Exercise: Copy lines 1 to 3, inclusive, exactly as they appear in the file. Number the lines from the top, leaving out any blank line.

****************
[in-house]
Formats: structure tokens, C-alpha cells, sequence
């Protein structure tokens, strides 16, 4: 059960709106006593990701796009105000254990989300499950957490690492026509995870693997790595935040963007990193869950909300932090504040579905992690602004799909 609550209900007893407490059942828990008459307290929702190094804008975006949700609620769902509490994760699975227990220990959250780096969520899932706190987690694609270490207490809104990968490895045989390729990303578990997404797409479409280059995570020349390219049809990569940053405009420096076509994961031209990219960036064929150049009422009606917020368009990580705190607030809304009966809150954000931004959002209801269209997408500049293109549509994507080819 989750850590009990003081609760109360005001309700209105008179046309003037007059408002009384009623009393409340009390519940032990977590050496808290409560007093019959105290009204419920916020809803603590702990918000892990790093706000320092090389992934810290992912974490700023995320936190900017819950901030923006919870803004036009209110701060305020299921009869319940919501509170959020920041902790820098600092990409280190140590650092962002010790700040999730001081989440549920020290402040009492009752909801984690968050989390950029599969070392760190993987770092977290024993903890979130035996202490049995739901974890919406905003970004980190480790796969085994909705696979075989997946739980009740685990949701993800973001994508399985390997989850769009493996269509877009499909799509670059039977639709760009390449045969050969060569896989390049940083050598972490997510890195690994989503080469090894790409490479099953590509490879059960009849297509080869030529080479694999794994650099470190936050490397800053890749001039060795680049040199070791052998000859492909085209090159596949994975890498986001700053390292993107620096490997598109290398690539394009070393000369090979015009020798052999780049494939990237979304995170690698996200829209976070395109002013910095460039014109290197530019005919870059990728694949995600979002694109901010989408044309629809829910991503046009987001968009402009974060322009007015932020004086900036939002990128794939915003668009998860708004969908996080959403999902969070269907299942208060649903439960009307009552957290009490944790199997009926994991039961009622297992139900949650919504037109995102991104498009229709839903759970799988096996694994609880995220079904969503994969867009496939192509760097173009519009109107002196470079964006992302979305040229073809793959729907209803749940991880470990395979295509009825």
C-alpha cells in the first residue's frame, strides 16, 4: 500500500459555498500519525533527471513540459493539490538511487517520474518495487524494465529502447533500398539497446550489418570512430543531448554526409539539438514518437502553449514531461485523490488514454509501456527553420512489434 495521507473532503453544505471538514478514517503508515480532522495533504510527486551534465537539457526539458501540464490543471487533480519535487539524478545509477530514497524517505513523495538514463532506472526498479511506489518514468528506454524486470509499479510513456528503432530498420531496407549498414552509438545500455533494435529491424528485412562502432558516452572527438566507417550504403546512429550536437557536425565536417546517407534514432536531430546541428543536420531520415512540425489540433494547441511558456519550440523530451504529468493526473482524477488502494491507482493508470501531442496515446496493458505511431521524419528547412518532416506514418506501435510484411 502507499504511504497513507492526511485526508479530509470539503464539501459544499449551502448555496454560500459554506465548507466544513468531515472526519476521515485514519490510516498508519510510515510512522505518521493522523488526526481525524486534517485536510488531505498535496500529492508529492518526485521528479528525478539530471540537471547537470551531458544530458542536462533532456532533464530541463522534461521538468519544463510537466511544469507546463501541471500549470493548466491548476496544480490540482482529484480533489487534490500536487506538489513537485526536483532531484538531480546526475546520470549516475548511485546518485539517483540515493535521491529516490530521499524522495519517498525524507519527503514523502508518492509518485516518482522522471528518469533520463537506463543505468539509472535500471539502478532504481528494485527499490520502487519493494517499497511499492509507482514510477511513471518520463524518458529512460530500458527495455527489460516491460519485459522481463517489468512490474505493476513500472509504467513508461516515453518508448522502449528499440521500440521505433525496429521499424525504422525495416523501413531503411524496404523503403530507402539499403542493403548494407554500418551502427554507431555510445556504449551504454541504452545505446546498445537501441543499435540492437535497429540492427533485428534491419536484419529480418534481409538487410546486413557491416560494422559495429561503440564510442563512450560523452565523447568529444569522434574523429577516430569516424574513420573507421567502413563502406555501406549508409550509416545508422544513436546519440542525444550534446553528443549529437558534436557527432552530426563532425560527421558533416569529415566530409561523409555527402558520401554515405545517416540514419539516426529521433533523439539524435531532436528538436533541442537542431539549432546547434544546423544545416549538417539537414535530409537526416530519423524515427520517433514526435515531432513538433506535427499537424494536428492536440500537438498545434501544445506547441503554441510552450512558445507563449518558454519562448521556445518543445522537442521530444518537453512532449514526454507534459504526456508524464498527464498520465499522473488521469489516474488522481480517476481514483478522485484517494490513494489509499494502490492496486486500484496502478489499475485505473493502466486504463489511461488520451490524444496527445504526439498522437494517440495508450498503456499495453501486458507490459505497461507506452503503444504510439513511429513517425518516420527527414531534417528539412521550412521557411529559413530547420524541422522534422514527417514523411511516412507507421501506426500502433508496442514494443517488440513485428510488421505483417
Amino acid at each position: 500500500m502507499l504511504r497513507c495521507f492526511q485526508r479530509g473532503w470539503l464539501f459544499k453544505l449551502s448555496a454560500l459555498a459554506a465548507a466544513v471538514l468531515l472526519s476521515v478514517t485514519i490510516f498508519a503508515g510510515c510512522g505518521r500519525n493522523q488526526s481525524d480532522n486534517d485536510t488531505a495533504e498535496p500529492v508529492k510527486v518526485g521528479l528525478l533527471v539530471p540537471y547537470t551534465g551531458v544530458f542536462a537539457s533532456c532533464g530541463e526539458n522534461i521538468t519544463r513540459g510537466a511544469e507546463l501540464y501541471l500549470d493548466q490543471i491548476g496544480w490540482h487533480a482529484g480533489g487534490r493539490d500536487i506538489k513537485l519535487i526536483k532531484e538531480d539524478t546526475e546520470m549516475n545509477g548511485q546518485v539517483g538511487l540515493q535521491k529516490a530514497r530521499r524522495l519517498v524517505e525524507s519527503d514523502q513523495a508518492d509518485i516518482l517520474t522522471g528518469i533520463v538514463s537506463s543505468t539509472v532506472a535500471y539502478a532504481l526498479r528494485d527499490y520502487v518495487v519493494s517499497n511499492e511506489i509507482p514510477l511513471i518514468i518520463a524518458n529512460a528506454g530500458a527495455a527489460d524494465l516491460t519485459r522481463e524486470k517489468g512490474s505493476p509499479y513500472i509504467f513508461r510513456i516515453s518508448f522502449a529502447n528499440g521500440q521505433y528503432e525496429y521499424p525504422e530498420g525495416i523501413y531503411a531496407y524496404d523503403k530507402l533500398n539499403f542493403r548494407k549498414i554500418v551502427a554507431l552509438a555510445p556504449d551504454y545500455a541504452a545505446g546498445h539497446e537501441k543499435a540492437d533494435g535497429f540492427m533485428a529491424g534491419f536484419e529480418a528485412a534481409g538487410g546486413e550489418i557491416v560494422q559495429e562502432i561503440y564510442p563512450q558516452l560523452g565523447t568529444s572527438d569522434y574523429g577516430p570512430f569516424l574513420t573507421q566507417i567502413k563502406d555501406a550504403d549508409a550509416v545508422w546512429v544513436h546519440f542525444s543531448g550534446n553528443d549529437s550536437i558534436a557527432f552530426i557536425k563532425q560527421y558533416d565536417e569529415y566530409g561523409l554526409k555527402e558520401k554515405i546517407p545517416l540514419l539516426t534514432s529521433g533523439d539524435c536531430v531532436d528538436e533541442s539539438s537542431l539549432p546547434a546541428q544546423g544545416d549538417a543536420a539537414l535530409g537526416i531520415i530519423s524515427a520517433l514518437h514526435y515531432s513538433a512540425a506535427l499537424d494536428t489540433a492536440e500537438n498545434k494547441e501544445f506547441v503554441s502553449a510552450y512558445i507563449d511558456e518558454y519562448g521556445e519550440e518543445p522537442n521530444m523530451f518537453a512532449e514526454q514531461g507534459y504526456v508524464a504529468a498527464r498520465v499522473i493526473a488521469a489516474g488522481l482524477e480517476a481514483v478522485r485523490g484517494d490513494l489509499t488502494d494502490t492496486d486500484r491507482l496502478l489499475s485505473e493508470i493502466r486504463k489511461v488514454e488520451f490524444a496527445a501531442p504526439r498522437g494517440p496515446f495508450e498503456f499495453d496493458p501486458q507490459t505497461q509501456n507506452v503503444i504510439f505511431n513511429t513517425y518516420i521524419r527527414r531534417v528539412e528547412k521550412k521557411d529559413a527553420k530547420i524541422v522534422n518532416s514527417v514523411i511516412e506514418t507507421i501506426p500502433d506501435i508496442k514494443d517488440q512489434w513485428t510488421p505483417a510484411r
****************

[in-house]
Formats: structure tokens, C-alpha cells, sequence
């Protein structure tokens, strides 16, 4: 059960709106006593990701796009105000254990989300499950957490690492026509995870693997790595935040963007990193869950909300932090504040579905992690602004799909 609550209900007893407490059942828990008459307290929702190094804008975006949700609620769902509490994760699975227990220990959250780096969520899932706190987690694609270490207490809104990968490895045989390729990303578990997404797409479409280059995570020349390219049809990569940053405009420096076509994961031209990219960036064929150049009422009606917020368009990580705190607030809304009966809150954000931004959002209801269209997408500049293109549509994507080819 989750850590009990003081609760109360005001309700209105008179046309003037007059408002009384009623009393409340009390519940032990977590050496808290409560007093019959105290009204419920916020809803603590702990918000892990790093706000320092090389992934810290992912974490700023995320936190900017819950901030923006919870803004036009209110701060305020299921009869319940919501509170959020920041902790820098600092990409280190140590650092962002010790700040999730001081989440549920020290402040009492009752909801984690968050989390950029599969070392760190993987770092977290024993903890979130035996202490049995739901974890919406905003970004980190480790796969085994909705696979075989997946739980009740685990949701993800973001994508399985390997989850769009493996269509877009499909799509670059039977639709760009390449045969050969060569896989390049940083050598972490997510890195690994989503080469090894790409490479099953590509490879059960009849297509080869030529080479694999794994650099470190936050490397800053890749001039060795680049040199070791052998000859492909085209090159596949994975890498986001700053390292993107620096490997598109290398690539394009070393000369090979015009020798052999780049494939990237979304995170690698996200829209976070395109002013910095460039014109290197530019005919870059990728694949995600979002694109901010989408044309629809829910991503046009987001968009402009974060322009007015932020004086900036939002990128794939915003668009998860708004969908996080959403999902969070269907299942208060649903439960009307009552957290009490944790199997009926994991039961009622297992139900949650919504037109995102991104498009229709839903759970799988096996694994609880995220079904969503994969867009496939192509760097173009519009109107002196470079964006992302979305040229073809793959729907209803749940991880470990395979295509009825």